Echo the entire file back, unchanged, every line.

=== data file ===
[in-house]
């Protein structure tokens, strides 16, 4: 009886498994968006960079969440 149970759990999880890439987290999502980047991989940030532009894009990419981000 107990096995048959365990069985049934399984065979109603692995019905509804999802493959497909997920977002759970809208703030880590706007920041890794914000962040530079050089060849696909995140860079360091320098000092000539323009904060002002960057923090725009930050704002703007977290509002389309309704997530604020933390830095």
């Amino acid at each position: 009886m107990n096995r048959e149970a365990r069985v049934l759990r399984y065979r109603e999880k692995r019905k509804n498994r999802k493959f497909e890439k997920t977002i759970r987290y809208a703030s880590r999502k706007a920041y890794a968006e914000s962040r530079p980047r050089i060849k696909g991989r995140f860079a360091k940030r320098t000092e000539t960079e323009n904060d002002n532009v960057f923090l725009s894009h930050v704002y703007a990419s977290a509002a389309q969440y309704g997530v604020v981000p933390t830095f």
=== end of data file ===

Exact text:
[in-house]
């Protein structure tokens, strides 16, 4: 009886498994968006960079969440 149970759990999880890439987290999502980047991989940030532009894009990419981000 107990096995048959365990069985049934399984065979109603692995019905509804999802493959497909997920977002759970809208703030880590706007920041890794914000962040530079050089060849696909995140860079360091320098000092000539323009904060002002960057923090725009930050704002703007977290509002389309309704997530604020933390830095």
């Amino acid at each position: 009886m107990n096995r048959e149970a365990r069985v049934l759990r399984y065979r109603e999880k692995r019905k509804n498994r999802k493959f497909e890439k997920t977002i759970r987290y809208a703030s880590r999502k706007a920041y890794a968006e914000s962040r530079p980047r050089i060849k696909g991989r995140f860079a360091k940030r320098t000092e000539t960079e323009n904060d002002n532009v960057f923090l725009s894009h930050v704002y703007a990419s977290a509002a389309q969440y309704g997530v604020v981000p933390t830095f």